I need a few answers from someone living up North (like Northern Minnesota): I asked for a bid to build a house, but it came in more than we thought we'd have to spend. This house is about 3100 sq ft (1300 walkout basement, 1300 main floor, and 900 upstairs. Question 1): Would there be any problem just getting the house framed and finished only to the point that there would only be a roof, doors and windows, and siding without any insulation? (in other words, no drywall, ceilings, etc - we'd work on it ourselves next summer and travel south for the winter)Question 2): Since money is an issue, are styrofoam blocks really that beneficial for the basement? (we know that in the long run they save money and solve problems, but for now I'm thinin' we should just use concrete blocks and add framing and insulation at a later date).Thanks - standing-by...
Good evening. My name's Kel. I work in Minneapolis and have a cabin in northern Maine. Let me study your question and I'll be back in a minute or so.
Great ! Thanks !!
There's no problem in finishing the house in stages. Since you're building new do some research to find out how user-friendly the plumber makes the piping. YOU want it easy to drain. With no insulation you can't leave water on and in the pipes. You should talk to your insurance agent about the partially finished status. Sometimes there can be fire hazards if there's not finished drywall in place. Styrofoam blocks give you the best performance. I'd find some other way to control costs. IF you do let it go -- framing, insulating and drywalling later would work. Just not as efficient. Greater chance for mold.
IOK, we'll keep the styrofoam blocks, especially since the house will be about 100' from a lake. I didn't think about the insurance, so that was a great input; the bank does not have a problem as long as we get an in-house loan. We'll have the plumbing winterized. Would you recommend that the insulation and drywall be part of the initial stage?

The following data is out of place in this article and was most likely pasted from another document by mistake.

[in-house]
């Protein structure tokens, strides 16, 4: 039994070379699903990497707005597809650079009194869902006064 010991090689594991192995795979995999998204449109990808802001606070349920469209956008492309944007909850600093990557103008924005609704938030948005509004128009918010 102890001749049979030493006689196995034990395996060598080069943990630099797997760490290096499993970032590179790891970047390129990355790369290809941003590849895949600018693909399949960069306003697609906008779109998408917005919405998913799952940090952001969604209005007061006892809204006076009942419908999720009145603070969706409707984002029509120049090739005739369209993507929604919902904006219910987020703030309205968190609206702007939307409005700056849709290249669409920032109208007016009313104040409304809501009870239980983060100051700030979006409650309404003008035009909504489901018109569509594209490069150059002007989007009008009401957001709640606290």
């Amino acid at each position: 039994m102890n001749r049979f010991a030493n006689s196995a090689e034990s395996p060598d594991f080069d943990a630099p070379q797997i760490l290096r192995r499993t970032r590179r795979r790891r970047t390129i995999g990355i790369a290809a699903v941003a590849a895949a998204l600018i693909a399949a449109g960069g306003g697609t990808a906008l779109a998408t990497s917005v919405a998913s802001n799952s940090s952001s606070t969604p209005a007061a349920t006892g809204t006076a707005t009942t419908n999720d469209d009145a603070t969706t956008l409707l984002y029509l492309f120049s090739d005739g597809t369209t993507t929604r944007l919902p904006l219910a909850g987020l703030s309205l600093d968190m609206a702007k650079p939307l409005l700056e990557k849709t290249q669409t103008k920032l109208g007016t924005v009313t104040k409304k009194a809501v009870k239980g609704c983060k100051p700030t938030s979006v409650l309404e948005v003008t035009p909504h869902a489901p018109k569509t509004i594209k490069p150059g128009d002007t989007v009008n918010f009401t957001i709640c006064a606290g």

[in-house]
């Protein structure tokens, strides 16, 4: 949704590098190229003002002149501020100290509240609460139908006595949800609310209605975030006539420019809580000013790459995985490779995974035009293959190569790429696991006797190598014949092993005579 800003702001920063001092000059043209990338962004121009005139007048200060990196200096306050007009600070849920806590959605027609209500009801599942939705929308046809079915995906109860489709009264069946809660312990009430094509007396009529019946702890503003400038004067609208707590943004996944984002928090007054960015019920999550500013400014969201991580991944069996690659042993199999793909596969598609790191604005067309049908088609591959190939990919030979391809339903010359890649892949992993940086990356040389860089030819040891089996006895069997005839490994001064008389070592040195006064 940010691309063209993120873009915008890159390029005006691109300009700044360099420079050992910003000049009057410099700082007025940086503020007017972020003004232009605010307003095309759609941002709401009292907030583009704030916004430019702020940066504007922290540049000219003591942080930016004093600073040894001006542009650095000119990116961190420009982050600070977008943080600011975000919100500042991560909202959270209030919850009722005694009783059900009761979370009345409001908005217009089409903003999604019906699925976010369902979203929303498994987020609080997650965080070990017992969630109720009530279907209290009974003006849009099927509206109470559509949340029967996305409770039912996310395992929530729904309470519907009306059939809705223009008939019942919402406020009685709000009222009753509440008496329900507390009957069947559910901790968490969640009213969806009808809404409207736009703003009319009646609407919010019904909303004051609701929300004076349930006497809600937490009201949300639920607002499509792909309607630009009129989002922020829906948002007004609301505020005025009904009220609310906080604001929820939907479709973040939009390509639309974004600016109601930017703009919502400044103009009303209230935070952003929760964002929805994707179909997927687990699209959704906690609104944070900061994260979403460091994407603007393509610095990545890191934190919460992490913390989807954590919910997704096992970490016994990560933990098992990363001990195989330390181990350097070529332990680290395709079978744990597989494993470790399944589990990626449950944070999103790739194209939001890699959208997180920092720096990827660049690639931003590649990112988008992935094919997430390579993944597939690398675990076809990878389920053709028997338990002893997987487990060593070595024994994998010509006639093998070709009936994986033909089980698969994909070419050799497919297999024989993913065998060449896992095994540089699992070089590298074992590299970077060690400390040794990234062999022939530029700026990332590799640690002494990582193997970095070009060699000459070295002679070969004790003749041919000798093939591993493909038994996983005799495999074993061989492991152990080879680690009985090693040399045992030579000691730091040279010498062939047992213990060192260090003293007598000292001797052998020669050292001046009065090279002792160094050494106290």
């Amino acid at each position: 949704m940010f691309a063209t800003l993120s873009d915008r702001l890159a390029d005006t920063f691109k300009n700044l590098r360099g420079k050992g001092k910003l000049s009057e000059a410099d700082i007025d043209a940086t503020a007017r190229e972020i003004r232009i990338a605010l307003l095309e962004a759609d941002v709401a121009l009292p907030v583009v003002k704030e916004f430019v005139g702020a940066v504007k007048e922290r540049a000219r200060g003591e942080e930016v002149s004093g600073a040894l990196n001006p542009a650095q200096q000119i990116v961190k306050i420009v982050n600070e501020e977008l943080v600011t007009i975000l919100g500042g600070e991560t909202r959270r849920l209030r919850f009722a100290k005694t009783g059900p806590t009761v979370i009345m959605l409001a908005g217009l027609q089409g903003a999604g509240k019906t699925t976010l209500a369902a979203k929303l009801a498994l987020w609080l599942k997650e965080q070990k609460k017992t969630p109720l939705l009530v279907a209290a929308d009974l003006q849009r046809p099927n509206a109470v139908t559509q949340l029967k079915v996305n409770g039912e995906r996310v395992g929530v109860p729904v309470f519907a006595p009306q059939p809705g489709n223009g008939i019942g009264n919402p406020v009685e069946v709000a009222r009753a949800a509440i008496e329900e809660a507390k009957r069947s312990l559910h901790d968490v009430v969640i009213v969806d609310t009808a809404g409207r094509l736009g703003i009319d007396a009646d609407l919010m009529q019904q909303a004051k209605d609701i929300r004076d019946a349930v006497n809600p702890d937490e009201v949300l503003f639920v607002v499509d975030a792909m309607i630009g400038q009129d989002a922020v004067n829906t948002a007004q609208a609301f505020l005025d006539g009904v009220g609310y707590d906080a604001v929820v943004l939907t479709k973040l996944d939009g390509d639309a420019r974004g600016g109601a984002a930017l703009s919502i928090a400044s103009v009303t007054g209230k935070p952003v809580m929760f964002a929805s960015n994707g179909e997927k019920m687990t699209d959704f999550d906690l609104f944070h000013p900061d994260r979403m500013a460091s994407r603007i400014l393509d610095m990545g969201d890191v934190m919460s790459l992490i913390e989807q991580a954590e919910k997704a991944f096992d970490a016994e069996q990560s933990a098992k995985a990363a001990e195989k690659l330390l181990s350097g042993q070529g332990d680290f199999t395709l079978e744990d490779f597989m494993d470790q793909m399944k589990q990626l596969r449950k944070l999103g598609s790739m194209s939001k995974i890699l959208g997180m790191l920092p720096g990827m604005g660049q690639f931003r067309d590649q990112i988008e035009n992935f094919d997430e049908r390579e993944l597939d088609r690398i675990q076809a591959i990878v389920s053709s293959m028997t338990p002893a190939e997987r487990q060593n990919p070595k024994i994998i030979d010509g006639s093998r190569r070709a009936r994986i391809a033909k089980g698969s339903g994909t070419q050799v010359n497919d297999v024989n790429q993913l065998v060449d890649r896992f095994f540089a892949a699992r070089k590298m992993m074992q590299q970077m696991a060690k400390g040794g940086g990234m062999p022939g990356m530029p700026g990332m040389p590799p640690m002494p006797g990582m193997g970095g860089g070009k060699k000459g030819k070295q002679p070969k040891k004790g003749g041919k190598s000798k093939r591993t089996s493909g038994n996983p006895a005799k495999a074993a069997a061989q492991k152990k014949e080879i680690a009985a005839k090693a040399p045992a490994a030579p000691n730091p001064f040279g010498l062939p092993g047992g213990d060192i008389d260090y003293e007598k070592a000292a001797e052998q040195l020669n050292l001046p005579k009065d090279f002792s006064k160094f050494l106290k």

If you can swing it -- yes -- getting the insulation and drywall in the first stage would be a better strategy. Recall -- all the electrical and mechanical rough-ins need to be complete and inspected before the insulation and drywall work. This approach will be safer and more comfortable. You'll be able to work longer before you head south for the winter.
Great! One last: The bid we got used materials from the small town lumber yard, which was 33% higher than Menards or Lowes. Do the smaller lumber yards offer higher grade materials?
You'll have to check the specs CAREFULLY. The reason Menards and Lowes are cheaper is they spec much lower grade materials. This makes working with their lumber quite tedious. Menards and Lowes will spec #3 grades rather than #2. Everything will be lighter, less durable. If you or your builder are quite good at specifying and you're sure lower performance will work for the application will work and last -- then by all means -- go with the cheaper. The onlyt time I buy from either big box guys is when I need to run for a few pieces and can hand select. When you order it, the loaders will throw almost anything on the truck. The old rule Does this make sense?
The system locked up on me. I was trying to end with the old rule -- you get what you pay for.
Pardon the typos. The system is making it hard for me to edit right now.
No problem - Thanks, Kel ! That's what I was going to say, I guess you get what you pay for!! You have made us very comfotable with the choices our builder has made. Great inputs!!
Thank you. Any other questions?